‘Concerning’ Brexit regulations allow change to environmental compliance tests

Regulations approved by the Commons on Tuesday could allow the government to change how compliance with a raft of EU environmental legislation is judged, observers fear.

The Environment (Legislative Functions from Directives) (EU Exit) Regulations 2019 were approved without debate by 280 votes to 204, just before the Environment Bill was introduced. It was the first vote that Boris Johnson’s administration has won.

The statutory instrument’s stated aim is to give to give ministers powers currently wielded by the European Commission.

It facilitates changes to the monitoring and assessment provisions of directives on Ambient Air Quality, Groundwater, Drinking Water and many others. Some powers come with safeguards, such as references to adapting to scientific and technical progress and consulting relevant bodies. But for others, notably Urban Waste Water Treatment, the government has a freer hand.

Naturalist Miles King, chief executive of environmental group People Need Nature, agreed that the timing of the vote “looks suspicious”, with the environmental community now being distracted by the bill.

The bill hands the “appropriate authority” (meaning the secretary of state and/or devolved administrations) a power to amend “non-essential elements” of the Ambient Air Quality Directive, defined as other than its headline targets, limit values, long-term objectives and critical levels and dates for attainment. But its highly technical annexes, which specify exactly how compliance should be considered, could be rewritten.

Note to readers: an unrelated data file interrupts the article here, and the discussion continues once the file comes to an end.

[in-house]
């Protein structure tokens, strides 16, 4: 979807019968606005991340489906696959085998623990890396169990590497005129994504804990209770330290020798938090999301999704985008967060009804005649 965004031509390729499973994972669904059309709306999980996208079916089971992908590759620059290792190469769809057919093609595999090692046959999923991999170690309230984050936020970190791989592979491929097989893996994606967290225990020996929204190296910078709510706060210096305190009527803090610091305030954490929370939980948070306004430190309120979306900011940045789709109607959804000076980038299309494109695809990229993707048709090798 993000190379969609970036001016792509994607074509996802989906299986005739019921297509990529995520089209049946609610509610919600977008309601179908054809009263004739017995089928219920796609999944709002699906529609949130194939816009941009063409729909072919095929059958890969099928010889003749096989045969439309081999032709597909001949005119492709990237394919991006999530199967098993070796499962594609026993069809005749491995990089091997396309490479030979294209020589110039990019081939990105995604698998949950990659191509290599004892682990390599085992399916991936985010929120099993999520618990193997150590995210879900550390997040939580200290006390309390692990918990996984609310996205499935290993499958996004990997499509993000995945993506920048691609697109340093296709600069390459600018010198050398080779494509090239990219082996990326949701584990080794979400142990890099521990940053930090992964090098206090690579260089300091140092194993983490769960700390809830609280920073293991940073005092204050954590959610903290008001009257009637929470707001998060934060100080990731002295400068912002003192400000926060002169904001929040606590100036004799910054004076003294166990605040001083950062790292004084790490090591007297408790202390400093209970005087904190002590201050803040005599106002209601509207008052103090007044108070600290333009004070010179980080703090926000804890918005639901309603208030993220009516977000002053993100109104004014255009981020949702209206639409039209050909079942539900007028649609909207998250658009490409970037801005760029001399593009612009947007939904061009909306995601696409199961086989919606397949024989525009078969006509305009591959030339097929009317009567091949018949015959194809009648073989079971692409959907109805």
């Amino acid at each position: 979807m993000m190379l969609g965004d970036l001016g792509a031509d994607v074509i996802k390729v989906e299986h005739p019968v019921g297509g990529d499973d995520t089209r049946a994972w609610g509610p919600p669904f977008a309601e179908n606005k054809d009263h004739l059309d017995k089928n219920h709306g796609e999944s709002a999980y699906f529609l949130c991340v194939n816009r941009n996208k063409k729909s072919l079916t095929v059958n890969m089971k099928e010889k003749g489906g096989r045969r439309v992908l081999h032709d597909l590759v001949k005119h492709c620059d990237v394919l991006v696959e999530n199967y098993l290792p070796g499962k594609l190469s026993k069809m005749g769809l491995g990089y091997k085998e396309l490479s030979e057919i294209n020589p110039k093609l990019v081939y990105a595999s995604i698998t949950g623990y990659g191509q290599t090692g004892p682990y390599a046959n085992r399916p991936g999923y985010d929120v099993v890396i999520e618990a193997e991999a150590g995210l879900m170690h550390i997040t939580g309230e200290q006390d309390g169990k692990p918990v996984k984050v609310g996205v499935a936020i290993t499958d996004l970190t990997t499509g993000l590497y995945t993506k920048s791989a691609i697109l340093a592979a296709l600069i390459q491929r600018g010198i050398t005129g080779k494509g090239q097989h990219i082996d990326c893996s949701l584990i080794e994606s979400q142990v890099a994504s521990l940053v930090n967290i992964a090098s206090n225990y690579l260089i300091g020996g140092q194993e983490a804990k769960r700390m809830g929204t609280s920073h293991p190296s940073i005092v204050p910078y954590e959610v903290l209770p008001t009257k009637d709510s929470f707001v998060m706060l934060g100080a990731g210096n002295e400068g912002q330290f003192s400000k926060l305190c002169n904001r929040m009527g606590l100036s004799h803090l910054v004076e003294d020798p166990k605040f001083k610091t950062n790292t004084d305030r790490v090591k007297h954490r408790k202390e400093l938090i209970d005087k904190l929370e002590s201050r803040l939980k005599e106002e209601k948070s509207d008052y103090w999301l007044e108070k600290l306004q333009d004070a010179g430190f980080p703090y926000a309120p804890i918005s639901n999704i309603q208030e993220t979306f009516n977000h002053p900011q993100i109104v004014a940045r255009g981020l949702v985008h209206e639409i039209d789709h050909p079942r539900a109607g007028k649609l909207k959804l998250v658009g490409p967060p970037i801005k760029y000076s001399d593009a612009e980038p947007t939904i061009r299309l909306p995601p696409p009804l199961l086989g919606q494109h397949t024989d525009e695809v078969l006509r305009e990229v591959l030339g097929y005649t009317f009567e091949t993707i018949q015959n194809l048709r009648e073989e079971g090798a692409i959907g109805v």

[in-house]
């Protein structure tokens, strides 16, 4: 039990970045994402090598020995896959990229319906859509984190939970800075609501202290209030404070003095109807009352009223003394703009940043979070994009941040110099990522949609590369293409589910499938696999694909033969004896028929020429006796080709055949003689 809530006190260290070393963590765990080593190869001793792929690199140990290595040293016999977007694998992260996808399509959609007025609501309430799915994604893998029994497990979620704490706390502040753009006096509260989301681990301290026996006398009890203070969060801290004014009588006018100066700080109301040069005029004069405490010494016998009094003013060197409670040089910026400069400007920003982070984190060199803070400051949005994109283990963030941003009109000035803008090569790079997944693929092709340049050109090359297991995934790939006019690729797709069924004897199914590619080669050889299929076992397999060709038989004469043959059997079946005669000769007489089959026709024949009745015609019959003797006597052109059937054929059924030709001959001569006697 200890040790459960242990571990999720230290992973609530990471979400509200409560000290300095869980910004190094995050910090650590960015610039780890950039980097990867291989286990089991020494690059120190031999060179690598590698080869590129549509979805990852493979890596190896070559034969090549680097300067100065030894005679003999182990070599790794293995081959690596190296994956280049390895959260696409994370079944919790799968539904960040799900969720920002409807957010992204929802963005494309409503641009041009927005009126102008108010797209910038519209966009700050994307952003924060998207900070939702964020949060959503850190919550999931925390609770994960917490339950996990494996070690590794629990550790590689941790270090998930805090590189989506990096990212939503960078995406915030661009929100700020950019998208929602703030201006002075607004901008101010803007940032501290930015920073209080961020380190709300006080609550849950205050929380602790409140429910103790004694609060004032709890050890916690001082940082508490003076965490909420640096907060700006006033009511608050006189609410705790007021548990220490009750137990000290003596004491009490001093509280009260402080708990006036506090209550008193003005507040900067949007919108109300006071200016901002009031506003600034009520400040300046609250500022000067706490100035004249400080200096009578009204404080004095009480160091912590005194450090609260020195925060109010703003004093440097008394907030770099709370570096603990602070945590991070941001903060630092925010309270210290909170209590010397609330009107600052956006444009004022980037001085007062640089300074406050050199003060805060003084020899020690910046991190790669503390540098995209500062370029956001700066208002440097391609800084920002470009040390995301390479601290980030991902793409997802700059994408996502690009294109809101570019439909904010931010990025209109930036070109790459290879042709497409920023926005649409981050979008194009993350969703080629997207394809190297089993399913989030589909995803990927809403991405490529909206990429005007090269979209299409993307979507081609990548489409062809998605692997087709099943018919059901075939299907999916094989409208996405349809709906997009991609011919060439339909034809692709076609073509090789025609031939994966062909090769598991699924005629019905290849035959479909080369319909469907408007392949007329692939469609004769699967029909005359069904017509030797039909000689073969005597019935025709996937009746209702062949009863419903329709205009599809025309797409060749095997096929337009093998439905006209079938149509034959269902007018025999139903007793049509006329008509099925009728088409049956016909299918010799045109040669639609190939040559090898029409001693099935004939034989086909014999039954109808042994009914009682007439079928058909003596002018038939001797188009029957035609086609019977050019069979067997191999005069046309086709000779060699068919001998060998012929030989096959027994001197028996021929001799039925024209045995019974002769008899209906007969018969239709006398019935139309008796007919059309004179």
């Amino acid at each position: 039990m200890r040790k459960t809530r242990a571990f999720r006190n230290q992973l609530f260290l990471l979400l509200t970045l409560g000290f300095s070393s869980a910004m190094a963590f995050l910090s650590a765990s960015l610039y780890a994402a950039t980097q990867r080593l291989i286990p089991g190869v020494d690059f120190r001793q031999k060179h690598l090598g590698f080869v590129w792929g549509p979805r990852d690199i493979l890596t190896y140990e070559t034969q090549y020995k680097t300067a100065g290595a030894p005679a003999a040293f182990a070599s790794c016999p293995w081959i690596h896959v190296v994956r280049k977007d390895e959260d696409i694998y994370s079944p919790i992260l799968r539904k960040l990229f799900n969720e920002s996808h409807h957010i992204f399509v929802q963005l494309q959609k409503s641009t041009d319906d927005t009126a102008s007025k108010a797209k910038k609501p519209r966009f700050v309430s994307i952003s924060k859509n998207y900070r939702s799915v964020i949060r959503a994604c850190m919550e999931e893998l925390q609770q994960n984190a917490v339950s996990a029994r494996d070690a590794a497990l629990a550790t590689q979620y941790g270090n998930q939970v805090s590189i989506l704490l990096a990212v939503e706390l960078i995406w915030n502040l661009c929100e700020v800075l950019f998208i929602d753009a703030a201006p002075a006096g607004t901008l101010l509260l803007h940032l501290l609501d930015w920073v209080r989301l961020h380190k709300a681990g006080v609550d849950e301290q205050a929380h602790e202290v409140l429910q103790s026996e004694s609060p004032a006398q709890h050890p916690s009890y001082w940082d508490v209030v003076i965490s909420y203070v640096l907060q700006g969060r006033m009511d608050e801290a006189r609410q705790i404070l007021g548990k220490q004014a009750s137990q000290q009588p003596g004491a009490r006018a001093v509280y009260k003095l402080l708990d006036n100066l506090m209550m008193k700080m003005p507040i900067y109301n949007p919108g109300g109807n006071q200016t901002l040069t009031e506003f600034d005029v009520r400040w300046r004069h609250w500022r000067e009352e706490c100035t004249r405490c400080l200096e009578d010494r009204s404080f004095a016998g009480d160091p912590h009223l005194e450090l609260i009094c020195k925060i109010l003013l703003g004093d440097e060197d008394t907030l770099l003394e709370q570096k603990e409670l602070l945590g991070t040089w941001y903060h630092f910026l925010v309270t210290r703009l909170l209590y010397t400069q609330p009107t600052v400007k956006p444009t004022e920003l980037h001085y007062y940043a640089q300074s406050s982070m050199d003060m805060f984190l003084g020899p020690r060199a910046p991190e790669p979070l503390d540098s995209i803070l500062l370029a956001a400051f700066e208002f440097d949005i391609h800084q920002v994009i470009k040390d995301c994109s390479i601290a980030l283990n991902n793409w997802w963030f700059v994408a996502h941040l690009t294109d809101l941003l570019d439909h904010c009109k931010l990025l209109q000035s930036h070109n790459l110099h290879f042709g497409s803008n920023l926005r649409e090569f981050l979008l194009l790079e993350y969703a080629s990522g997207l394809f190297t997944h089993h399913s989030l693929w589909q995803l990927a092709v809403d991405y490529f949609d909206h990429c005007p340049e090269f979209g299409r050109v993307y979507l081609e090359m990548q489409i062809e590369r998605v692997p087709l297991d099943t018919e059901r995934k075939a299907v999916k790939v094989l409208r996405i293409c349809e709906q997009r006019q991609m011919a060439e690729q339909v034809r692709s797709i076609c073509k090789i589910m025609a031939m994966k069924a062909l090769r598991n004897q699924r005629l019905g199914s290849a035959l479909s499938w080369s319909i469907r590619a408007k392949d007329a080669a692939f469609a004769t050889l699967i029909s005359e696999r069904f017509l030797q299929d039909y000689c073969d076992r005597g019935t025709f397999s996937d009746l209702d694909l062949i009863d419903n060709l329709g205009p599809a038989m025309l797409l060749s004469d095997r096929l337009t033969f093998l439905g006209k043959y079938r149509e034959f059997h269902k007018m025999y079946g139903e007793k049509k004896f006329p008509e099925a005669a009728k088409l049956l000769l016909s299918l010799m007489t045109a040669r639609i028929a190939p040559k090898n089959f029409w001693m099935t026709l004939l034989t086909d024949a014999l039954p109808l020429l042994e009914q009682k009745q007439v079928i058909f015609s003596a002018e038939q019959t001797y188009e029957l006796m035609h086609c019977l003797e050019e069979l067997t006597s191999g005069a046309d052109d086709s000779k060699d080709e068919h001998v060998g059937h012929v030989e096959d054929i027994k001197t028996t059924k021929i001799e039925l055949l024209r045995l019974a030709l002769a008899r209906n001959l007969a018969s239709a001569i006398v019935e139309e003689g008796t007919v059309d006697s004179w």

“It is not easy to foresee how such requirements would need to be updated in light of advances in scientific evidence or understanding. They do not set out quantitative or technical specifications,” said a joint submission on the draft regulations made by Greener UK and Wildlife and Countryside Link. The paper described the regulations as “concerning”.

In a statement, DEFRA insisted that the powers granted to the government “accurately reflect” those available to the commission “and the procedural requirements that the Commission needs to follow”. It added that parliament, its select committees and the incoming Office for Environmental Protection will provide oversight of laws issues under the regulations.

But Brendan Moore, coordinator of the Brexit & Environment network of academics, observed that the low-profile negative resolution process under which further regulations would be made under the law offered “more latitude” to undermine - or potentially strengthen - environmental policy.

For the Industrial Emissions Directive, provisions concerning emissions monitoring, assessment of compliance with limit values, and technical rules for waste incineration and solvent activities could all be modified. The definition of start-up and shut-down periods could also be changed.

Similar provisions also apply to monitoring requirements for the Medium Combustion Plant Directive.

The penultimate section of the regulations allow water quality legislation to be changed. Technical provisions for economic analysis for river basin districts, standardised monitoring under the Water Framework Directive and threshold values for groundwater pollutants could all be amended.

Other elements of the law could allow relaxation – or theoretically strengthening – of rules on environmental quality standards for metals, how bathing and drinking water samples should be taken and limit values for sewage sludge applied to land.

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